Obese patients should be referred for counseling but not prescribed weight-loss drugs, panel says

An expert panel recommended on Monday that doctors consider giving exercise and diet advice to healthy adults who appear willing to make changes and reiterated old recommendations that doctors screen all adults for obesity. The panel also recommended that obese individuals get referred for behavioral interventions such as diet, exercise, and weight-loss counseling but declined to recommend weight loss drugs such as Orlistat.

That’s despite two promising new medications—Qnexa and Belviq-- that the US Food and Drug Administration could approve next month if it follows recommendations its advisory committee made in the spring.

“One of the problems with drugs is that the clinical trials just show short-term outcomes,” said Dr. David Grossman, a Seattle pediatrician who led the US Preventive Services Task Force panel that issued the updated recommendations. “Once a person stops taking the drug, we don’t know what happens with long-term weight gain.”

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Recommended interventions to tackle obesity consisted of intense group or individual counseling sessions held weekly or monthly with a health professional for several months to a year. But the panel of experts recommended these measures only for those who are obese—defined as having a body mass index of 30 or above, or 180 pounds or more for a 5-foot, 5-inch person—not merely overweight.

The panel of experts advised primary care physicians, in a separate set of new recommendations, that they shouldn’t feel the need to provide extensive diet and exercise counseling for healthy adults who don’t have chronic health conditions such as diabetes, hypertension, or heart disease since evidence shows the benefits are “small”.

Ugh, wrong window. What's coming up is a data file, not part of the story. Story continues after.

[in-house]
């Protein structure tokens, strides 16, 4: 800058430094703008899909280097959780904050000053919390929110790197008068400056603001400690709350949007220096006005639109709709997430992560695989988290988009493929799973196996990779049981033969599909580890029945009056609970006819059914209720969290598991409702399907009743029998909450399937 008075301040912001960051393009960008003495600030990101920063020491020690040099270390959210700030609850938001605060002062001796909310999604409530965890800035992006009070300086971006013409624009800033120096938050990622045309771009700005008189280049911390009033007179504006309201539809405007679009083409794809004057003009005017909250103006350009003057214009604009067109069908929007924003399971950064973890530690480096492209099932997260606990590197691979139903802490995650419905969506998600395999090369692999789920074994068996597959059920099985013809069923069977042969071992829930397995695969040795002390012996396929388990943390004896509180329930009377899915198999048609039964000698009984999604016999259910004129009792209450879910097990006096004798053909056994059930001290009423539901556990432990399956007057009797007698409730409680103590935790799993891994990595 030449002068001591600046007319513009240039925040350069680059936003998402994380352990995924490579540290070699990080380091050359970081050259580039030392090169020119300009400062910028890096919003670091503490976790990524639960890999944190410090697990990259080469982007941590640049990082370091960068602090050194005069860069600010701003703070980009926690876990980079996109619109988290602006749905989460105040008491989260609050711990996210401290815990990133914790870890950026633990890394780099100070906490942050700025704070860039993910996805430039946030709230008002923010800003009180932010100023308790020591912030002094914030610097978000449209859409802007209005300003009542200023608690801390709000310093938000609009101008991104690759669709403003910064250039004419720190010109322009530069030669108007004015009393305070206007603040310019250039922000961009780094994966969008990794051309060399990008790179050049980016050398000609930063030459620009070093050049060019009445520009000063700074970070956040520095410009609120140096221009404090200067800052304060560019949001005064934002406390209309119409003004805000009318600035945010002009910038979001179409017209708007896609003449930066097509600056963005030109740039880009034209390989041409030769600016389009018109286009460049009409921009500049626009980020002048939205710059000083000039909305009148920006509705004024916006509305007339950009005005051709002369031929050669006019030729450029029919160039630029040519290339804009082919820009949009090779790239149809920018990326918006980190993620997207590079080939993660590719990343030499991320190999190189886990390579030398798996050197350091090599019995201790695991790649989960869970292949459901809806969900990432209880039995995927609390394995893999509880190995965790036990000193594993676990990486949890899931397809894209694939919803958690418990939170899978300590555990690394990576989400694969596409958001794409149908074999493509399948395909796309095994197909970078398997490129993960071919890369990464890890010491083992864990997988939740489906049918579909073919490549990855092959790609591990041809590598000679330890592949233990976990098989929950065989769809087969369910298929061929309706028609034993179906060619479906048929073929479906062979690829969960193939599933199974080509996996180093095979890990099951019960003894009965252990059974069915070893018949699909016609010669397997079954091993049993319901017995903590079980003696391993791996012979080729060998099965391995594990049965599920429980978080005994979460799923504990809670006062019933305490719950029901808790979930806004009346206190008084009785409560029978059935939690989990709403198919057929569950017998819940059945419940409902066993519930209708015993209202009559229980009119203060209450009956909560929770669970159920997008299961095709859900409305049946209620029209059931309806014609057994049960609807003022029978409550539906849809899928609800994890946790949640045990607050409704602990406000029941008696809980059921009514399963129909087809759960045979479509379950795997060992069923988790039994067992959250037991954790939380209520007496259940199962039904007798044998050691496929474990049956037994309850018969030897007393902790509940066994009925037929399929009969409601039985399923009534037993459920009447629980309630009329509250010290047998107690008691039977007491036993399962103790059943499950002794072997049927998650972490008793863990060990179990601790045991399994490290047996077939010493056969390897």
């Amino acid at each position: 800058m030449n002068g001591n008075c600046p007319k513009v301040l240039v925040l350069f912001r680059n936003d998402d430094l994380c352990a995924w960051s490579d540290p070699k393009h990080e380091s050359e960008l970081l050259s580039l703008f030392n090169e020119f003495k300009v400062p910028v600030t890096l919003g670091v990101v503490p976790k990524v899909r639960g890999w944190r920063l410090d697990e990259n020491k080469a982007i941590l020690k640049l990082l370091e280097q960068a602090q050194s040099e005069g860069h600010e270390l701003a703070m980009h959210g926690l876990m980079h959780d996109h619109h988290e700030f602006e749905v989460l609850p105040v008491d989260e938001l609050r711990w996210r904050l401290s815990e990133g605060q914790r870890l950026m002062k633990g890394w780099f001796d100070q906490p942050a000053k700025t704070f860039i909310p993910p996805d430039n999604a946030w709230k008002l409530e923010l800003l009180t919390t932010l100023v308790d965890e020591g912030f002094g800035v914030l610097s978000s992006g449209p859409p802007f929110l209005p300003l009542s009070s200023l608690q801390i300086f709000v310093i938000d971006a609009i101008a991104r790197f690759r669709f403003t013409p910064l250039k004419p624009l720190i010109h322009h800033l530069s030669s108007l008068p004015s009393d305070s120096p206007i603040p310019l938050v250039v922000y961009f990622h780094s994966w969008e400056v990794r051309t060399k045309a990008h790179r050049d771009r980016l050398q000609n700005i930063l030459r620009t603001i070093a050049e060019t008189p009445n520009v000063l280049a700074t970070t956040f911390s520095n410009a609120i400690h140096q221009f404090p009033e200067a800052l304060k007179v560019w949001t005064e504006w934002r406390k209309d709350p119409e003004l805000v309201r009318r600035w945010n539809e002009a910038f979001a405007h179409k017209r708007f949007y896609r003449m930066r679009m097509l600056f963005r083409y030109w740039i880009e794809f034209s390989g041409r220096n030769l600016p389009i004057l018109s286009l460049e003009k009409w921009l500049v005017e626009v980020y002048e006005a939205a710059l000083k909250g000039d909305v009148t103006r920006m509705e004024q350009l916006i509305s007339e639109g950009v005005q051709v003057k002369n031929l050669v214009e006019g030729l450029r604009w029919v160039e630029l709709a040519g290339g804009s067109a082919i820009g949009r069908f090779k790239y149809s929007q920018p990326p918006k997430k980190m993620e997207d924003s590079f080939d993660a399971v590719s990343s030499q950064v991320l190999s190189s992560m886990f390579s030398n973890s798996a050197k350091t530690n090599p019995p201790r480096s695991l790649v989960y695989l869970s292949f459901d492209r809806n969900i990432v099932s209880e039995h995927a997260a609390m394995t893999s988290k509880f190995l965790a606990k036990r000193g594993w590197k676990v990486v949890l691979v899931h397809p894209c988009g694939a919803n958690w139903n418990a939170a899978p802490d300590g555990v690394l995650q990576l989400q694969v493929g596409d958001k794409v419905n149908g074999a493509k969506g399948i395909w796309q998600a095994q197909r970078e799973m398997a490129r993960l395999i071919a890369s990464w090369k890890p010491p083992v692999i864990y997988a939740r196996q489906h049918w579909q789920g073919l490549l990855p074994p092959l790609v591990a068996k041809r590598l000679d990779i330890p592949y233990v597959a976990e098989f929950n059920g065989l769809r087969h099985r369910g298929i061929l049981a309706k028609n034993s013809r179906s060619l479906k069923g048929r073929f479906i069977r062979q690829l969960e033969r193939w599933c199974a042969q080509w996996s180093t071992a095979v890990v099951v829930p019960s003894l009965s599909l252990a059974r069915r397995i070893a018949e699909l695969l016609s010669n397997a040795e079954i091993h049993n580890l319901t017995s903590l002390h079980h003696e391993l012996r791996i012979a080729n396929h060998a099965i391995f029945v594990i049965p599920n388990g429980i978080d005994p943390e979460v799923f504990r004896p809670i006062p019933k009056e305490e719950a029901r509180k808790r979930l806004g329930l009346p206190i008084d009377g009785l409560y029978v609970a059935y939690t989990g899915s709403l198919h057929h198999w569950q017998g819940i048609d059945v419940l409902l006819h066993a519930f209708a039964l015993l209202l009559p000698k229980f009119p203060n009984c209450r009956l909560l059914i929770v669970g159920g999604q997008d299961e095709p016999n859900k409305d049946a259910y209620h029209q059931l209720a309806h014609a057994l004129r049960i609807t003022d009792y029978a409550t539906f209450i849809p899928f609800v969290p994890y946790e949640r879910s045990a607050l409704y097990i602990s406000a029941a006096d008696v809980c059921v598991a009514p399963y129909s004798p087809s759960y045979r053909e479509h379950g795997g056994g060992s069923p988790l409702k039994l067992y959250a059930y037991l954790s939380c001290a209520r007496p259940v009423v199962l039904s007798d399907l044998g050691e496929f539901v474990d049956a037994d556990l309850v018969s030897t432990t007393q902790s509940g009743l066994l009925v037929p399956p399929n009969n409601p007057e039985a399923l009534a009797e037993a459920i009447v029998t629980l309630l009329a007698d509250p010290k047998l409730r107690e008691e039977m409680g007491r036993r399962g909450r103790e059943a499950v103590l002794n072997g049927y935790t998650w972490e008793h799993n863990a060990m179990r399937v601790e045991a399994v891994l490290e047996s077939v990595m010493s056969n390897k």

Obesity experts, however, expressed concern that this was sending the wrong message to doctors. “I worry that there will be a lot of patients who fall through the cracks here and don’t think this will work in the long run,” said Dr. Caroline Apovian, director of the nutrition and weight management center at Boston Medical Center. “You’re not really using prevention.”

Doctors, she added, shouldn’t wait until a patient becomes diabetic before discussing the virtues of cutting back on portions, nor should they wait for overweight patients to become obese before sending them to a dietitian or exercise physiologist for counseling.

Grossman said he hoped primary care physicians understood the subtleties of the new recommendations. “It’s not that we’re saying that exercise and a healthy diet should be left out of the conversation,” he said. “But we’d like doctors to be selective about targeting certain healthy patients such as those who have a high degree of readiness to change due to personal preference or a family history.”

Dr. Lauren Smith, medical director of the Massachusetts Department of Public Health, said she approved of the new recommendations, while pointing out that doctors are only a small part of the solution when it comes to individuals adopting better diet and exercise habits.

“We definitely need individual counseling and motivation,” Smith said, “ but once they leave the office, can they implement the evidence-based advice they just got?” That could be a challenge if their local market doesn’t sell fresh fruits or vegetables or if there’s no safe place for them to walk. “In some communities, it’s really difficult to put those recommendations into practice.”

The state’s three-year-old obesity prevention initiative called “Mass in Motion’’ has targeted a growing list of communities with high obesity rates such as Fitchburg, Gloucester, and Chelsea, providing grants to improve the safety at local parks and increase pedestrian access to sidewalks. New Bedford launched a healthy dining program encouraging restaurants to offer lighter, more nutritious options.